5 Upfront Costs When Buying A Home

Posted by Anna Varnell on Monday, August 22nd, 2022 at 12:28pm.

 

Buying a house is an exciting time in your life regardless of if you’re a first-time home buyer or purchasing your fifth house. There are a lot of things to consider when buying a home like location, how many bedrooms you need, if are you looking for more storage space, if a yard is important, etc. While purchasing a home is a process, we feel that it is important to understand the upfront costs as you begin the process to help eliminate any surprises. 

To start, it is important to understand these costs are going to be separate from your downpayment. For example, if you’re preapproved for $350,000 and plan to put down 10%, the total amount that you are paying is $35,000 (10% of your loan) plus the following costs. It is also important to note that these costs are paid before you purchase your home. This means you should make sure you are able to afford these costs before you begin your house search.

1. Earnest Money

First things first, earnest money is NOT a bribe to the seller! There can be a lot of misconceptions about what exactly earnest money is. Earnest money is a dollar amount that you put into an escrow account at the beginning of your contract to show that you are a serious and willing buyer. Your earnest money does not go into the seller’s pocket. It does go towards to amount you owe at closing. If for any reason your contract is terminated, how the contract is written will determine who receives the earnest money. Always discuss the possibilities with your real estate agent as each contract and state legalities will vary. There is no requirement on how much you need for earnest money. A general rule of thumb is 1% of the purchase price of the home.

2. Home Inspection

A home inspection is to help inform the buyer of the condition of the house they’re purchasing. This step is usually done after you’re under contract on a house and is recommended to be performed by a licensed professional. Their job is to inspect for any active issues and any structural or safety hazards with the property so that you can make an informed decision on purchasing a house. A home inspection is a service that you pay for that is not tied in with a loan. You will need to pay for the inspection at the time of the service. The amount will vary based on the size of the property and the company that you choose to work with. A home inspection will usually range from $400-$500 per inspection. It is also important to consider the possibility that you may not purchase the home you have inspected. If you and the seller cannot come to agreeable terms based on the inspection results and you end up terminating the contract, this means that you will need to pay for another home inspection in the event you go under contract on another property. 

3. Appraisal

An appraisal will most likely be required by your mortgage lender unless specifically stated otherwise. While the home inspection tells you about the condition of the house, the appraisal gives you the value of the property. This is to protect you and your lender to make sure that this is a good financial investment. A bank or lender does not want to lend you $350,000 to purchase a home that is only worth $300,000. With appraisals, it is best to have a little extra saved up to eliminate any surprises. In some cases, a reappraisal is required if the original appraisal required repairs to be done. We recommend saving up $500-$700 for an appraisal.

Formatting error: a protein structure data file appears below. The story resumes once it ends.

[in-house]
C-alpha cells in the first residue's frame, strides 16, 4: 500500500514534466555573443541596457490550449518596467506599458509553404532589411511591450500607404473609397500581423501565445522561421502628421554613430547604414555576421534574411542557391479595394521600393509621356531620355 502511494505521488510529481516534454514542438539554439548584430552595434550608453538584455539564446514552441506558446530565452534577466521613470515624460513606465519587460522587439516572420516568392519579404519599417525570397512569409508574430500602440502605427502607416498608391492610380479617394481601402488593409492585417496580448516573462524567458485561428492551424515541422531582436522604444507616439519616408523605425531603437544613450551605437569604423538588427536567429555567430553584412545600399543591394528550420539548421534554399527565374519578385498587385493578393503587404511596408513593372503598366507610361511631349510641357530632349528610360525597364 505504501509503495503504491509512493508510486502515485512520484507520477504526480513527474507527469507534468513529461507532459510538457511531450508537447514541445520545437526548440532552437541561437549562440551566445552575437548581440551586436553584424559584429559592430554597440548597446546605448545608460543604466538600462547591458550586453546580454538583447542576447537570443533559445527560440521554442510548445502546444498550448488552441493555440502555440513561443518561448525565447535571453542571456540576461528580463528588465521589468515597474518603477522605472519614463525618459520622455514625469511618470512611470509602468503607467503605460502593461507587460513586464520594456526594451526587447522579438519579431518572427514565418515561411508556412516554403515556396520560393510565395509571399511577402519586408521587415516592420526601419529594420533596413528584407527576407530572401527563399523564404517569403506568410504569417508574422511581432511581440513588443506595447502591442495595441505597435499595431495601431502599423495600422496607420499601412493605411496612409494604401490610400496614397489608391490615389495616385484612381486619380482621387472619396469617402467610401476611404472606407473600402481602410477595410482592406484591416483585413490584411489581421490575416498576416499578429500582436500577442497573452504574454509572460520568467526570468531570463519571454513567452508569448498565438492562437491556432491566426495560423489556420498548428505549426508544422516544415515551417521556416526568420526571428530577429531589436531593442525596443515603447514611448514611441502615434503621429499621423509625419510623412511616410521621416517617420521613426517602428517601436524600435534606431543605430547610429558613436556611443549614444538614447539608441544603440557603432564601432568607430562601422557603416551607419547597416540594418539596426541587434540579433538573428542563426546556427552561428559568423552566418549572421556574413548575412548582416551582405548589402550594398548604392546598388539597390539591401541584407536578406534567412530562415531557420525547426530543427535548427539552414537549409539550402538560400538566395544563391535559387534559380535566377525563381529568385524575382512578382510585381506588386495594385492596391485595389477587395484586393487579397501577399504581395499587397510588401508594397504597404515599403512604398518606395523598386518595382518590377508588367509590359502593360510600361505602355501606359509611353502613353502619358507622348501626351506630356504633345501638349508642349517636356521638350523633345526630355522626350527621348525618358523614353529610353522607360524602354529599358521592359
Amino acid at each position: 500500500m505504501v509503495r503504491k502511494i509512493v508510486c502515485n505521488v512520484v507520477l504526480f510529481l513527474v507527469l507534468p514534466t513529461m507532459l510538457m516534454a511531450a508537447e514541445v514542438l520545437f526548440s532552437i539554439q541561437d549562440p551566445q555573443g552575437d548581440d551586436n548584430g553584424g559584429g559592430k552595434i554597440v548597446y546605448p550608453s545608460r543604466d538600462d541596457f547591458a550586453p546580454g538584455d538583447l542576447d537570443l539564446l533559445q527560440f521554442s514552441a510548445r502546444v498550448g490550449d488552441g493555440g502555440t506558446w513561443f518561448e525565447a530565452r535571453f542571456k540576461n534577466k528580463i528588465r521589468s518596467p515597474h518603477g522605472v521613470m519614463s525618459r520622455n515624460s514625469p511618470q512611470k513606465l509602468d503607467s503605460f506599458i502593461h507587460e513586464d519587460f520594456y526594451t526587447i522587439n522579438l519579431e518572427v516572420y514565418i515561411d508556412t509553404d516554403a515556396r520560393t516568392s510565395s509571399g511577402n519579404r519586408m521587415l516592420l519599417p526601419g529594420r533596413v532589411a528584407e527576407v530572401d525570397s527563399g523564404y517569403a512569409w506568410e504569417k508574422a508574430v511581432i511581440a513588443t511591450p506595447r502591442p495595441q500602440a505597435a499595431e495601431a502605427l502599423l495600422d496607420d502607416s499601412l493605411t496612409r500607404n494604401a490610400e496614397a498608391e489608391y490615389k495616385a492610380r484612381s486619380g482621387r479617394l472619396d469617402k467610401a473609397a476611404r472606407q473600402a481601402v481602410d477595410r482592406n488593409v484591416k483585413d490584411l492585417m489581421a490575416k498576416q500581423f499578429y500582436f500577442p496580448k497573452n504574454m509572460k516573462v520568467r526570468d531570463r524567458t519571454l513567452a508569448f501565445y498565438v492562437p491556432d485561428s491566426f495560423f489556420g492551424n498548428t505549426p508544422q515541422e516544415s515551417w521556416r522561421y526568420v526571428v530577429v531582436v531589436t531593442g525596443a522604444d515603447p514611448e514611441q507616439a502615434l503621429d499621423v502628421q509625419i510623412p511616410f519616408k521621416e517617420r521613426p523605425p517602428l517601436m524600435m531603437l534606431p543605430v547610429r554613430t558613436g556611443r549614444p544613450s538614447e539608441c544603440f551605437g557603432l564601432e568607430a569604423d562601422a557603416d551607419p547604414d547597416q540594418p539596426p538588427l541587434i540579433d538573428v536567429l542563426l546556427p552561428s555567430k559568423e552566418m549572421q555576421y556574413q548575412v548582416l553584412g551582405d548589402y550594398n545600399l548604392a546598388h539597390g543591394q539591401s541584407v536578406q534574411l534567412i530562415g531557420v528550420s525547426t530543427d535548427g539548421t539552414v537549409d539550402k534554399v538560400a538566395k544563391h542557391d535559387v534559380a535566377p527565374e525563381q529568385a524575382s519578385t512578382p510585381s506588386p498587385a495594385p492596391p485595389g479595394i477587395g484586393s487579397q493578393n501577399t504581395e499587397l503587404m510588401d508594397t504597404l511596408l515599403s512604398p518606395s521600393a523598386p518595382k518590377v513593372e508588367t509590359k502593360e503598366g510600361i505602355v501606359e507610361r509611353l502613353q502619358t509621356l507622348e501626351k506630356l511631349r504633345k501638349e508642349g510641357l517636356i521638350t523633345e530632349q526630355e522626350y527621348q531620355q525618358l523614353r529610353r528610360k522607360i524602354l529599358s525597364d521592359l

4. Additional Inspections

While the home inspection will give you a full report on the condition of the property, it is important to note that the inspectors are not structural engineers, plumbers, electricians, etc. In some cases, you may want an additional inspection done by someone in a specific field. Often this occurs if a buyer has a specific question or concern based on the initial home inspection report. Another type of inspection we do recommend is a termite inspection to ensure there are no active termite or pest infestations. A termite inspection can cost anywhere from $50 to $100 depending on the company. 

5. Closing Costs

Closing costs have definitely been at the top of conversations with buyers as these costs are negotiable and vary based on the current market. Movement Mortgage explains closing costs as “when you ‘close’ on a home, the title of the property you’re buying officially transfers from the seller to you, the buyer. This signals the end of what can sometimes be a nerve-racking process. The costs associated with closing on a home consist of fees accrued throughout the entire process.” These fees can include title search, origination fee, credit report fee, points, recording fees, paying local government offices for deed recording, attorney fees, and more. It is important to understand your current market when you start the home buying process and always discuss with your real estate agent what to expect when it comes to closing costs. In our current market, it is more common for buyers to pay closing costs. This can be confusing to experienced buyers who last purchased a home several years ago or even buyers moving into town from a different state as what is "normal" in one state may not be the same in another. While these costs, again, are negotiable, a competitive offer may mean offering to pay part or all closing costs associated with the transaction. While the amount will vary, it is best to prepare for 3-5% of the purchase price of the home. 


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